What you can really do with native position:fixed

The Kraken has been released, iOS5 will support native position:fixed and overflow:scroll. There seems to be a lot of misinformation about what you can really do with such functionalities and why you’ll still be needing iScroll (or other scroll views). Let’s try to clarify a little.

Update: beta 2 is out, and brings some exciting news.

It seems that iOS5 will finally support position:fixed. This is the best news since transform3d() and it’s even more exciting if you think that Android already supports it since v2.1 (a bit of consistency every now and then doesn’t hurt).

In some scenarios you won’t be needing iScroll to have a fixed header or a scrollable portion of the screen, and I couldn’t be happier about it. What doesn’t seems to be clear is when and where native position:fixed is going to really save your life. (Quick answer: not so often).


You’ll be able to fix elements on screen with just one CSS property and the page will scroll underneath (no JS required). The problem is that the scrollbar still goes over the fixed elements. If you set a header or a footer they stick on top and bottom but the page size is still the whole screen so the vertical scrollbar goes from the very top to the very bottom covering your fixed elements. This might or might not be an issue, you decide.

A good setup in this scenario is a fixed thin left column dedicated to menu icons and a right scrolling contents area. Or maybe a top left icon which opens a slide in menu. In both cases the scrollbar won’t overlap your precious GUI.

What you can’t still do is a 2 scrolling columns layout (ala iPad) for example. To our rescue comes overflow:scroll.


What we really need is the ability to set a scrollable area. This is done thanks to overflow:scroll apparently also supported by iOS5. The problem here is that one finger scrolling inside a div has scrollbars, momentum and zoom disabled. Yes, is that useless.

So let us rejoice about the new features, but we are far from retiring javascript scrollviews.

Please note that my comments are based on internet rumors about a beta iOS5 release. Apple is not new at stripping out features from golden master.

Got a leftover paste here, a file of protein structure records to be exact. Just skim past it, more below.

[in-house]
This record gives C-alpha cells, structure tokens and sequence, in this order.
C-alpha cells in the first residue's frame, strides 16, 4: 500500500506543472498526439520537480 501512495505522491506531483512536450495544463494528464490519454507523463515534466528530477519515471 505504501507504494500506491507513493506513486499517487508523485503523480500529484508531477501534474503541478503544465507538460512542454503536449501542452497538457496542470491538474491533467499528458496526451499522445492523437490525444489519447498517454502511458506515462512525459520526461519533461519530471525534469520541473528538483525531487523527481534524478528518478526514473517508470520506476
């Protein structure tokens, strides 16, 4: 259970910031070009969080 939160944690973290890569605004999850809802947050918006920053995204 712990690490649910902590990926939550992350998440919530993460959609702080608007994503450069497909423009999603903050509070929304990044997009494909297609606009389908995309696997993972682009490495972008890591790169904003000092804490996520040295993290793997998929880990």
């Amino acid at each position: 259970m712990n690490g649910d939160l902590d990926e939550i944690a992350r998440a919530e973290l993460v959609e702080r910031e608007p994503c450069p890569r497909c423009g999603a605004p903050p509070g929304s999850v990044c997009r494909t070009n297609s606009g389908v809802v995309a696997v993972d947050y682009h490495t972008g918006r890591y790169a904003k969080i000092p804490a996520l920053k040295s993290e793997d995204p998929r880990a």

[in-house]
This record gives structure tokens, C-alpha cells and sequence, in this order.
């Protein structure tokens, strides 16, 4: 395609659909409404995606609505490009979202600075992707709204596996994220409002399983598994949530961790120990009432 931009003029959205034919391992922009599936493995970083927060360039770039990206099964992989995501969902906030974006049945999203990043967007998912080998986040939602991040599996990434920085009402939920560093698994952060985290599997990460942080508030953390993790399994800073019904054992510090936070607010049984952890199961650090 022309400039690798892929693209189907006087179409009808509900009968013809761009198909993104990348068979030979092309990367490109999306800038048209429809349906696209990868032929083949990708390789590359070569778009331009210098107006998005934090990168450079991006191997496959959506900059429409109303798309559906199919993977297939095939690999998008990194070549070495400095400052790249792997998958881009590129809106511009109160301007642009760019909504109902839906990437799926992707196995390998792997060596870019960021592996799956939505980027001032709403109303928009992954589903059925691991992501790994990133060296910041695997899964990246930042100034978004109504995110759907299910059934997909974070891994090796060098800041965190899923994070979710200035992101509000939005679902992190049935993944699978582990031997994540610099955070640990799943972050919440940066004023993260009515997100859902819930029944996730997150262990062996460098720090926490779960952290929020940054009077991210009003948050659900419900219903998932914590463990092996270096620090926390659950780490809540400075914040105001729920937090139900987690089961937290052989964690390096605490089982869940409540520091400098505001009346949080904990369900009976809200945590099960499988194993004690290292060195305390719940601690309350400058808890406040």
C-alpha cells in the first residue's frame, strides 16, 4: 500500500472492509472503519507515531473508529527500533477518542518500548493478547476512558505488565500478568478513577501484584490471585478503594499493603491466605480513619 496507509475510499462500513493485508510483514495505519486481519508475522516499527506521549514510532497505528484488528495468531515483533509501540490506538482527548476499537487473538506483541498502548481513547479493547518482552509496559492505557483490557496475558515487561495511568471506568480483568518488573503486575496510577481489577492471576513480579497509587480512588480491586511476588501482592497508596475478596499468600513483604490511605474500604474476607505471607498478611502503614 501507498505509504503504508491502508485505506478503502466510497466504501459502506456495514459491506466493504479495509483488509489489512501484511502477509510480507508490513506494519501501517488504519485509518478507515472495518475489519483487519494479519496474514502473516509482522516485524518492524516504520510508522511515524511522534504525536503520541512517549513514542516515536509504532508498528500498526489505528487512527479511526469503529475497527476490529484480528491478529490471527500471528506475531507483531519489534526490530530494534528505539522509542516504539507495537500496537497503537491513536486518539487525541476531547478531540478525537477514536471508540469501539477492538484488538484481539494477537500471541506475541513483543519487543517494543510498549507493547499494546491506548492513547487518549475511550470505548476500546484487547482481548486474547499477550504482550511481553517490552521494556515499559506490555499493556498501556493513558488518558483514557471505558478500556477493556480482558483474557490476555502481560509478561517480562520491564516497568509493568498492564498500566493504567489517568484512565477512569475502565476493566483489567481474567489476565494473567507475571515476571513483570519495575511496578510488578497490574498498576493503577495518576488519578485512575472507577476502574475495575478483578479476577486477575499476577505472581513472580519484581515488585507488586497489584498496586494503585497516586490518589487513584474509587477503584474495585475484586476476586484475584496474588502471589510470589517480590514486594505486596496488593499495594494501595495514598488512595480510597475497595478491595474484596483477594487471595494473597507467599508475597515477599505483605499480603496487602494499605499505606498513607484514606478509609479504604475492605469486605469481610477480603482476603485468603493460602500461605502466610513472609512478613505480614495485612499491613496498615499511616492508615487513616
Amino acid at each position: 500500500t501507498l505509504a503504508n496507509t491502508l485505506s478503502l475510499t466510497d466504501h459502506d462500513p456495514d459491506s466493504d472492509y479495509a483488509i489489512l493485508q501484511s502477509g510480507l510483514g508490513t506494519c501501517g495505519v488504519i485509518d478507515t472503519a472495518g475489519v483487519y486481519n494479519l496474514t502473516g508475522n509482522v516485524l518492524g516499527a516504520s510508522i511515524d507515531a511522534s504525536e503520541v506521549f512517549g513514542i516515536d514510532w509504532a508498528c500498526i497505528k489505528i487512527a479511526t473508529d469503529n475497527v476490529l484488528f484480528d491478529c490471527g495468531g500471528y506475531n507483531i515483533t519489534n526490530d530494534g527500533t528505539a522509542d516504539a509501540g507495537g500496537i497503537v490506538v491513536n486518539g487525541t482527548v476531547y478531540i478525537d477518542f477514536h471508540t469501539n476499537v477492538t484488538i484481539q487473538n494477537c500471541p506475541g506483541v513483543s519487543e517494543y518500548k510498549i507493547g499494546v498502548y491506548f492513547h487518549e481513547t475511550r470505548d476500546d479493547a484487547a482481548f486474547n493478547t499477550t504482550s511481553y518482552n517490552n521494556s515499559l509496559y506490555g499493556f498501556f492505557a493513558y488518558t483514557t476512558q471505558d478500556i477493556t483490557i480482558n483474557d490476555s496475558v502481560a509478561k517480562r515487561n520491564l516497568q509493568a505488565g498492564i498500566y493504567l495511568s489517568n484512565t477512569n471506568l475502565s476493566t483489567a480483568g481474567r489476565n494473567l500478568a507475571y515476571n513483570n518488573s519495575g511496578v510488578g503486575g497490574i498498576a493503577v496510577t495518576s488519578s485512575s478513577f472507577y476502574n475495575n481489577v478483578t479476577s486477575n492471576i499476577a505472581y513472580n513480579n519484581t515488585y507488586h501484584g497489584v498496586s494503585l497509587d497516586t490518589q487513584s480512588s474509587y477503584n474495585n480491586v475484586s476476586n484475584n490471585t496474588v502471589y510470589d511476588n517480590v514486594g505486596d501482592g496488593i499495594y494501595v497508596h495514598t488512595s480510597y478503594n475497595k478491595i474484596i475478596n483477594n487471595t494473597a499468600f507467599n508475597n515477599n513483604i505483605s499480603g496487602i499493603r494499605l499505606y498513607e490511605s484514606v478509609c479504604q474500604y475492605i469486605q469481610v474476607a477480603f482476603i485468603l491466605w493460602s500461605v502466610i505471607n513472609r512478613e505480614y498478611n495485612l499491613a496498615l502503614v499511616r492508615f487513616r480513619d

As a side story, iScroll v4.1 will be out soon with performance improvements. Stay tuned.

9 thoughts on “What you can really do with native position:fixed”

  1. I can confirm that iOS five supports fixed headers because I’m typing this comment on my iPad 2 running iOS 5! I just discovered thIs feature in Safari and I was thrilled!

  2. Hey There,

    Thats great news! Do you have a more approximate release date on 4.1? even just a month 🙂

    1. The release news I mean 🙂 I’m already testing with the 4beta and it’s great fun using it … works like a charm on iPad1+2, iPhone4, down until 3G — just the old Android phones with Android 2.0 and less have issues due to that lack of hardware acceleration (AND no position fixed).

  3. I want to show some ‘ul’ result in a small div with scrollbars instead of that the user need to scroll the full page, now i have made it work by css:-webkit-overflow-scrolling: touch;,Usually it work but when i change the view of ipad it broke down.


    ul ul ul ul
    overflow-y: scroll;
    overflow-x: visible;
    -webkit-overflow-scrolling: touch;

    In Landscape view the height of div is not enough to show all ‘ui’ then scroll bar is work,at this time,change the view to Portrait view,the height of div is enough to show all ‘ul’ so that the scroll bar is disable automatic,finally changed the view back to Landscape the scroll bar is missing,is not scrollable Is there a solution to get this working?

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